Discriminating at the collegiate level | Black History Moment of the Day

For all the right reasons but a terrible execution.

Black History encapsulates more than a month. This new daily series will take a look at some lesser known events and people in the world.

Universities used to have “racial quotas” that they wanted to hit for their admissions process. But a 1978 Supreme Court ruling said it was unconstitutional. This came years after the same Court ruled against segregation in schools.

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The medical school at the University of California at Davis held 16 of its 100 allotted seats for minorities like blacks, hispanics, asians, and native americans. Allan Bakke caught wind of the practice when -- after applying twice and having high MCAT and benchmark scores as well as a great GPA -- he was denied in favor of minority applicants. He sued citing Title VI of the Civil Rights Act of 1964 and the Fourteenth Amendment's Equal Protection Clause.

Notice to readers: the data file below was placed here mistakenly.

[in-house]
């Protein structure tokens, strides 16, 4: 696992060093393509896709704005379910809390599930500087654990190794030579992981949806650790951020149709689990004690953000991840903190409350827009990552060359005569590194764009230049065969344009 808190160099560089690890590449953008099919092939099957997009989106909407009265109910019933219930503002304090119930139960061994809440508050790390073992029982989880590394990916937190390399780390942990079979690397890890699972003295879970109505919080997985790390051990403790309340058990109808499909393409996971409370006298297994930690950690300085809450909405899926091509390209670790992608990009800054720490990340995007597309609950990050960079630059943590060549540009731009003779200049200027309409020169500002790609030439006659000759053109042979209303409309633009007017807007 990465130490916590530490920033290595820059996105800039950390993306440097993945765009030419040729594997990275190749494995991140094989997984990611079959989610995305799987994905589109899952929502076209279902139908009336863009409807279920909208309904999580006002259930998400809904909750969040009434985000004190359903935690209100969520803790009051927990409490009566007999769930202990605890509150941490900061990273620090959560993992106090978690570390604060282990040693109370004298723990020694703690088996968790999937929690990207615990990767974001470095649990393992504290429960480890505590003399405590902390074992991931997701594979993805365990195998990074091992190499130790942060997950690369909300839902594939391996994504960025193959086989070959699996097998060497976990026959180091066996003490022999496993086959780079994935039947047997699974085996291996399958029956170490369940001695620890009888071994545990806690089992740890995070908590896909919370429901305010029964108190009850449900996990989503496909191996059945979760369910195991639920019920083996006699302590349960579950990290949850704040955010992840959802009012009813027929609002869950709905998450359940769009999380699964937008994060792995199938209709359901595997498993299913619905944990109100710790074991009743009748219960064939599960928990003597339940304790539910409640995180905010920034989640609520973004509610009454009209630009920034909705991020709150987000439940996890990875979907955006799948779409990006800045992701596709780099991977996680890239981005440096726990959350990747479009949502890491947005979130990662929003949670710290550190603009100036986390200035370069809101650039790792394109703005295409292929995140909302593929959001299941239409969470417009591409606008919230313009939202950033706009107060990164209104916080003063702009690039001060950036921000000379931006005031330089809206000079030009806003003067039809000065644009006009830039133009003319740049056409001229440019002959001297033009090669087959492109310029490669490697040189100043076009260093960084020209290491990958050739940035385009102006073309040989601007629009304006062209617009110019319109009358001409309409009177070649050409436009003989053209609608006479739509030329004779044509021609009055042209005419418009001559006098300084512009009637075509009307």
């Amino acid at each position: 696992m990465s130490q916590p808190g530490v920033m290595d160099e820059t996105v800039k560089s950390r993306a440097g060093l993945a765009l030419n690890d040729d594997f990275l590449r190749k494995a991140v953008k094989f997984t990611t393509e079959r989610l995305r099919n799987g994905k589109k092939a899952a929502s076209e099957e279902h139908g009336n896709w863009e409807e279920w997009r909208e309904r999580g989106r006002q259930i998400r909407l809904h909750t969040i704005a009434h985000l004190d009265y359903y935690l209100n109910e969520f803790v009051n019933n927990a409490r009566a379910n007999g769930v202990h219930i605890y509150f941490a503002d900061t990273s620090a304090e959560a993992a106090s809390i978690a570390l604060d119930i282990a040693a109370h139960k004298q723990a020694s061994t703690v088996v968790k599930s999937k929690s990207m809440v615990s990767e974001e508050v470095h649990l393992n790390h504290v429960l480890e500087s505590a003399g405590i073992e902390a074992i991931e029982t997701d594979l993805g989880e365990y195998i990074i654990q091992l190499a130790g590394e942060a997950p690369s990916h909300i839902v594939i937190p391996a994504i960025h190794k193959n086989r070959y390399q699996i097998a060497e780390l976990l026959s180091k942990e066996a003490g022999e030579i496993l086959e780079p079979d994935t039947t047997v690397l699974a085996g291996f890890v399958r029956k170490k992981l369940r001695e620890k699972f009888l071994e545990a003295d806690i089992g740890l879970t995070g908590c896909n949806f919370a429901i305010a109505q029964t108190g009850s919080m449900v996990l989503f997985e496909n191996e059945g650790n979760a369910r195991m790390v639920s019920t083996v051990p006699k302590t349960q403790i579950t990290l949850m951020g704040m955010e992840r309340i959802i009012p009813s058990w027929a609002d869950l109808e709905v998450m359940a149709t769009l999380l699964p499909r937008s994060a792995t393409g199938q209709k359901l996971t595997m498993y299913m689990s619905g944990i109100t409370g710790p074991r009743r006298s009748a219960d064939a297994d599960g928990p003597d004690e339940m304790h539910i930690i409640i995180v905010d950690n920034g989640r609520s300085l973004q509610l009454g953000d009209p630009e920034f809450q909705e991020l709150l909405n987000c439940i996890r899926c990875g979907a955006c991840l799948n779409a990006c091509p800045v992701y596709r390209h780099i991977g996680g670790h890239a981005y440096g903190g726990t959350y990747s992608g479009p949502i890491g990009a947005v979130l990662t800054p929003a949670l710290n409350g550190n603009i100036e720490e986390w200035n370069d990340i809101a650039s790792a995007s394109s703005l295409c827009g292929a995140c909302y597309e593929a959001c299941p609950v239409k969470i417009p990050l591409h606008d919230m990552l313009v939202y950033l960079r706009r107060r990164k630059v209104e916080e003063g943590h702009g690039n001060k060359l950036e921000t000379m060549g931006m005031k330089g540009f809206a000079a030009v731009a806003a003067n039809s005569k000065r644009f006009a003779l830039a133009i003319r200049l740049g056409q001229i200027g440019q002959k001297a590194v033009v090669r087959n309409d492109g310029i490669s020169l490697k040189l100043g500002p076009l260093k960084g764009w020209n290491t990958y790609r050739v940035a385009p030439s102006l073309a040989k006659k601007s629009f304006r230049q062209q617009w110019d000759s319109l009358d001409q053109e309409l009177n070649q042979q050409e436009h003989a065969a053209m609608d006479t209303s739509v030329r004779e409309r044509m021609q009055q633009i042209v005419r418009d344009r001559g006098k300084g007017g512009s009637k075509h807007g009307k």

Court Justice Lewis F. Powell Jr. took down the final verdict in which they ruled in favor of Bakke who was then accepted to the university. Although the verdict did say that the school’s informal take on affirmative action did have viable uses at some junctures. This opinion was shared among a few other justices in the court. One other small aspect of the decision did have the university to stop considering race in their submissions period.

The school was told to dismantle their discriminatory practices by the California Supreme Court. However, the school filed appealed to the U.S. Supreme Court.